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Robert Tannahill (1774-1810)

Robert Tannahill, Paisley's world famous poet and songwriter, was the founder and first secretary of the Paisley Burns Club. He was born on 3 June 1774 at Castle Street, Paisley, son of a well-respected 'bien' weaver to whom Robert was apprenticed in 1786. Described by a contemporary as the 'prettiest shuttler' he had ever seen, Robert had a wee box on his loom-post for jotting down his ideas. At his cottage in Queen Street he composed most of his best-known songs. An admirer of Burns, Robert Tannahill founded a Burns Club in Paisley in 1805 at the Sun Tavern in the High Street Paisley, the world's first Burns club. In 1807, encouraged by friends, he published "The Soldier's Return" with poems and songs which made him famous. When an Edinburgh publisher (Archibald Constable) rejected a group of poems he burned many of his writings. He was often prone to bouts of depression and he drowned himself in a culvert of the Candren Burn, a canal in Paisley on 17 May 1810. Robert Tannahill is buried in the United Presbyterian Church Canal Street. A monument was erected on the site of lair no.366 in 1866. Tannahill's poems and songs are still popular today -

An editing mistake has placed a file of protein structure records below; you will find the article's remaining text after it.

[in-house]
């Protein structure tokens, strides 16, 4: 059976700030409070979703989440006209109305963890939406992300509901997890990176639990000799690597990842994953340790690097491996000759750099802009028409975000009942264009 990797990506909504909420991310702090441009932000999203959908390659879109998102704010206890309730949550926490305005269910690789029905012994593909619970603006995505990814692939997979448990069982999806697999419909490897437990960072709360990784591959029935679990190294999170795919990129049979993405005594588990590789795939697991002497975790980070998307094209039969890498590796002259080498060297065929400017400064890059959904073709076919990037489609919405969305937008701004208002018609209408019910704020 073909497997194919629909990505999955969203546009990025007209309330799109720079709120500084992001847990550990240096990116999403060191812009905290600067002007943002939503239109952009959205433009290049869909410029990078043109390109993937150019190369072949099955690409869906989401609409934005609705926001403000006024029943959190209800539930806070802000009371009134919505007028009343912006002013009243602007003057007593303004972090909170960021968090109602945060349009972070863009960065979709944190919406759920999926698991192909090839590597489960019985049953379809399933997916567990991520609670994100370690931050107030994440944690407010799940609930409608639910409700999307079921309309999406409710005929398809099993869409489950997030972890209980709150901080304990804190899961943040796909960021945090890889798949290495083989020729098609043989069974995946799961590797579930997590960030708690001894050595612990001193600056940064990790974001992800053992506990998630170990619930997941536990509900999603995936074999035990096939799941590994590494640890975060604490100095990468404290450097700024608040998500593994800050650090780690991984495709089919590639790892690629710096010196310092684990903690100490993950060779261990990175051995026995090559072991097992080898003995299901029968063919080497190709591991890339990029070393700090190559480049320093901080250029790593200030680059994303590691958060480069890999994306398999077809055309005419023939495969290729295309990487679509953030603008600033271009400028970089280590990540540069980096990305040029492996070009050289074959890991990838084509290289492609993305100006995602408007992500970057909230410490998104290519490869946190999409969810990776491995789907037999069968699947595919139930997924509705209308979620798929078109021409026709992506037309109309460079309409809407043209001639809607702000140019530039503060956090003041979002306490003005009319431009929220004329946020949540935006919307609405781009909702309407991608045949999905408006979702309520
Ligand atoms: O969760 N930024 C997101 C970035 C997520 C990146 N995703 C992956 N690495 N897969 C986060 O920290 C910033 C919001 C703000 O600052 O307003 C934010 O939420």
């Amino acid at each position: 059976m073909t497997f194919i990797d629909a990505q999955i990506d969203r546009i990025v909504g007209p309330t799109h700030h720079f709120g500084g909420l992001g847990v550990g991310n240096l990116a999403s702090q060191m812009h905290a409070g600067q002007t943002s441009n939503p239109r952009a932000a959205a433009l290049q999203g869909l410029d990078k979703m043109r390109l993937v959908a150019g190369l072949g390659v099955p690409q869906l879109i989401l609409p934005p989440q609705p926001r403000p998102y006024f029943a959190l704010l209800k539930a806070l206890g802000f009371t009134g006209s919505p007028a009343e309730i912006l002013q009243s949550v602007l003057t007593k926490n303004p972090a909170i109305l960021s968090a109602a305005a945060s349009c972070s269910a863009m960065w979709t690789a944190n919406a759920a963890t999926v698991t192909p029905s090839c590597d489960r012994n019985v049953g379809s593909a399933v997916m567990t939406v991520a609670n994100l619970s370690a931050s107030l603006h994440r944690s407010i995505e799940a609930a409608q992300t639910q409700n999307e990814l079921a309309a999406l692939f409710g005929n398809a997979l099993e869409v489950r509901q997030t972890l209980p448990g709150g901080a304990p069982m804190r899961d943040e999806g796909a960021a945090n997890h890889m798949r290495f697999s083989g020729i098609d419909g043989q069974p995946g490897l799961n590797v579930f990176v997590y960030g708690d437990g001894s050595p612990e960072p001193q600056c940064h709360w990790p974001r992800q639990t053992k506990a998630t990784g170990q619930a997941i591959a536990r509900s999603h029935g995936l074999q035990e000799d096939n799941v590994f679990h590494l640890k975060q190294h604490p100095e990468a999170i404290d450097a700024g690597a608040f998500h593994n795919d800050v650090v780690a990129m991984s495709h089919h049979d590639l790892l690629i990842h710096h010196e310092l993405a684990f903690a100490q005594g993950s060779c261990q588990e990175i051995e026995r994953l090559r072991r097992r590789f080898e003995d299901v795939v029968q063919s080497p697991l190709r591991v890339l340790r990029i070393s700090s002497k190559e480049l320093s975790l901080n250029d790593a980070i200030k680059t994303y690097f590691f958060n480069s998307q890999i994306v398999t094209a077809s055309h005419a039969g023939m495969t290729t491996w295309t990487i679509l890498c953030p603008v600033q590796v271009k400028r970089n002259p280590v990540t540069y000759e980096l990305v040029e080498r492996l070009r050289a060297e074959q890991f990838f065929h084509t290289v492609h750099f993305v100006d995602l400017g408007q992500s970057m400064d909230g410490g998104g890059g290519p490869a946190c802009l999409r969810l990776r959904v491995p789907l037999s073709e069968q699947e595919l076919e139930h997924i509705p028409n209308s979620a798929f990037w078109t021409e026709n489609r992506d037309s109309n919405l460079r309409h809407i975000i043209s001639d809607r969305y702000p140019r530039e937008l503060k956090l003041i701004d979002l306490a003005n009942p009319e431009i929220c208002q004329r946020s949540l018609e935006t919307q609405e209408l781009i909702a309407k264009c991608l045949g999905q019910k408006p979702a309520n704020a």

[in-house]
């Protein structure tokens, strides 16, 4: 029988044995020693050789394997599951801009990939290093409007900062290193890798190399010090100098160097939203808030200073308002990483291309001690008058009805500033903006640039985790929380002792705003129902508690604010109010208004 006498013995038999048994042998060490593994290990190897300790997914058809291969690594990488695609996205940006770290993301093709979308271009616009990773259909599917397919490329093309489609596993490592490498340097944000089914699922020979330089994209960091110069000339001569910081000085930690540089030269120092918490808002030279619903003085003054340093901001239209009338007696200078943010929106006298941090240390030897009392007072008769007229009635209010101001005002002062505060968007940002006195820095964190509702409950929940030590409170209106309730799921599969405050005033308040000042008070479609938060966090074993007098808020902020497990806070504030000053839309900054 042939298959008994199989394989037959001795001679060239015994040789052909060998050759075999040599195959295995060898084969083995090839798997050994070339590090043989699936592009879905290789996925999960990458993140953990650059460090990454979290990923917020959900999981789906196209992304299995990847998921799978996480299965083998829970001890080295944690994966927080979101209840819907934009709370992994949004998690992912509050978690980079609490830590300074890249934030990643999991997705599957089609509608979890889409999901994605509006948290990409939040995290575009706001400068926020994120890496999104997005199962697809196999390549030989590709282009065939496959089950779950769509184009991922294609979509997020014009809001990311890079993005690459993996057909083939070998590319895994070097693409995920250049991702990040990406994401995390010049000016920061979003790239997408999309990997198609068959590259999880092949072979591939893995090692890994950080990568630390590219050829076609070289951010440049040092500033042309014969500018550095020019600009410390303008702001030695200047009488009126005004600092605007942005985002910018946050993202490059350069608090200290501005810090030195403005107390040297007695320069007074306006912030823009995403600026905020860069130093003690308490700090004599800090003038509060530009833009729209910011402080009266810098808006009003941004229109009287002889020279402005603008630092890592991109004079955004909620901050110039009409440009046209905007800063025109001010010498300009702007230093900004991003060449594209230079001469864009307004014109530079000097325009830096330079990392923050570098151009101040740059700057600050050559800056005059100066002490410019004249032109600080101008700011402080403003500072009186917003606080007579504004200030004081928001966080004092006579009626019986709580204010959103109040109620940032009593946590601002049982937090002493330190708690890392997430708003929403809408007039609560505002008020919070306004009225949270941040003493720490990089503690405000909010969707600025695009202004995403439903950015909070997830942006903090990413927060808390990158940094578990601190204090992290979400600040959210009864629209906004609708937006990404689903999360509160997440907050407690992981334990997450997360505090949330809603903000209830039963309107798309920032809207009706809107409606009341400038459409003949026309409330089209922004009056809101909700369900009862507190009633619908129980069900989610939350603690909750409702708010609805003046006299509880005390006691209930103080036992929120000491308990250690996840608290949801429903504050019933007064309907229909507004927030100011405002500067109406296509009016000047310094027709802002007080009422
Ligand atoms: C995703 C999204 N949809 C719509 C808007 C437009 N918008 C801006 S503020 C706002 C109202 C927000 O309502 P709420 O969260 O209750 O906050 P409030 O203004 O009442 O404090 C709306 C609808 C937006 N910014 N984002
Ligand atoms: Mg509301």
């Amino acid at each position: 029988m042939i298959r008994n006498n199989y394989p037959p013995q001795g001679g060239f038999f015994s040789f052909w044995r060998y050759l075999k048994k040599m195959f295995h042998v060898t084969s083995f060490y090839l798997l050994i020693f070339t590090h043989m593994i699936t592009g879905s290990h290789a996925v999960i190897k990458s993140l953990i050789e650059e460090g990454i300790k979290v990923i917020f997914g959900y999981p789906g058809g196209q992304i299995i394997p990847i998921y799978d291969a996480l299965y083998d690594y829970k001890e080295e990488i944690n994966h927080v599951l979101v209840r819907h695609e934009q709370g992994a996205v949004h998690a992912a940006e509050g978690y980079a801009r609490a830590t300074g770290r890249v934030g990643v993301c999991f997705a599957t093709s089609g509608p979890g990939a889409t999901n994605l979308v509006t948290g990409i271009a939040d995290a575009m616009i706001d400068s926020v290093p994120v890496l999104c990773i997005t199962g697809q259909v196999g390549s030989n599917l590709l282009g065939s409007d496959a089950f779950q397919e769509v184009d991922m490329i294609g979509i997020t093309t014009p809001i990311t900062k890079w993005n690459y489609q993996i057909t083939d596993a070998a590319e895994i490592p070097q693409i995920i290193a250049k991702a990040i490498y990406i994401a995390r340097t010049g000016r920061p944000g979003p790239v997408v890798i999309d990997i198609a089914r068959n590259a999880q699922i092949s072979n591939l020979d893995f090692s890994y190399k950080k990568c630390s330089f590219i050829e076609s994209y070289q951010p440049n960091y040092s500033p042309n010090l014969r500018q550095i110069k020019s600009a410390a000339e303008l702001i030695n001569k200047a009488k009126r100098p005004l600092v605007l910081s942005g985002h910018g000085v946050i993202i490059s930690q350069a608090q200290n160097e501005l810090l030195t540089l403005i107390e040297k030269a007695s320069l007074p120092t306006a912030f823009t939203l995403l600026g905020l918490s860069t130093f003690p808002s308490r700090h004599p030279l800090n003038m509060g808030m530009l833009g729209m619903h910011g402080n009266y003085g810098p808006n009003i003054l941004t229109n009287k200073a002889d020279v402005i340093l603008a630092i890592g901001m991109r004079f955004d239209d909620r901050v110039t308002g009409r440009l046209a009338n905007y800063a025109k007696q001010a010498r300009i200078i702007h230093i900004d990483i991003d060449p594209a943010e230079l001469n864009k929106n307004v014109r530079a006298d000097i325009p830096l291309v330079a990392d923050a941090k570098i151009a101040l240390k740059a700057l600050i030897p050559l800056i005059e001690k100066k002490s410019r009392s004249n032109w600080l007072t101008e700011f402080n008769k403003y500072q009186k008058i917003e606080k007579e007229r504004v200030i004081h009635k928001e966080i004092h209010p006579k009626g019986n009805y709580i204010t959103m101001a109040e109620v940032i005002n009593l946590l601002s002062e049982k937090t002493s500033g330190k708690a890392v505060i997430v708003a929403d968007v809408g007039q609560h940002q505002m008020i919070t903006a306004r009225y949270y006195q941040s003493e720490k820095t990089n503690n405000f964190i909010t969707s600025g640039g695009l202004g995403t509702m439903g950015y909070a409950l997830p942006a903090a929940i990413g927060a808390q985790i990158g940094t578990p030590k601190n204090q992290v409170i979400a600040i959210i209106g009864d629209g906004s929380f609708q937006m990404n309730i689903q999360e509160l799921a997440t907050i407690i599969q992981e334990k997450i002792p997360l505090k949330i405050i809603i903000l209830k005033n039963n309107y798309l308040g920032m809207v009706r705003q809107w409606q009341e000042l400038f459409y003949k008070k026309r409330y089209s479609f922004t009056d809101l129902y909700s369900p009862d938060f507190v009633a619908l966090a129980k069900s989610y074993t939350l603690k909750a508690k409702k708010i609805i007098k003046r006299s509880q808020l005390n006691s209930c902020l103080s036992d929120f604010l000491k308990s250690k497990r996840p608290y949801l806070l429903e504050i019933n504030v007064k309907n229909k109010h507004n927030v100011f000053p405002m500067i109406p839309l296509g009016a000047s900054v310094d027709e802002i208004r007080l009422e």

'Jessie the Flower o' Dunblane',  '  Will ye go Lassie go',  '  Thou Bonnie Wood o' Craigielea' .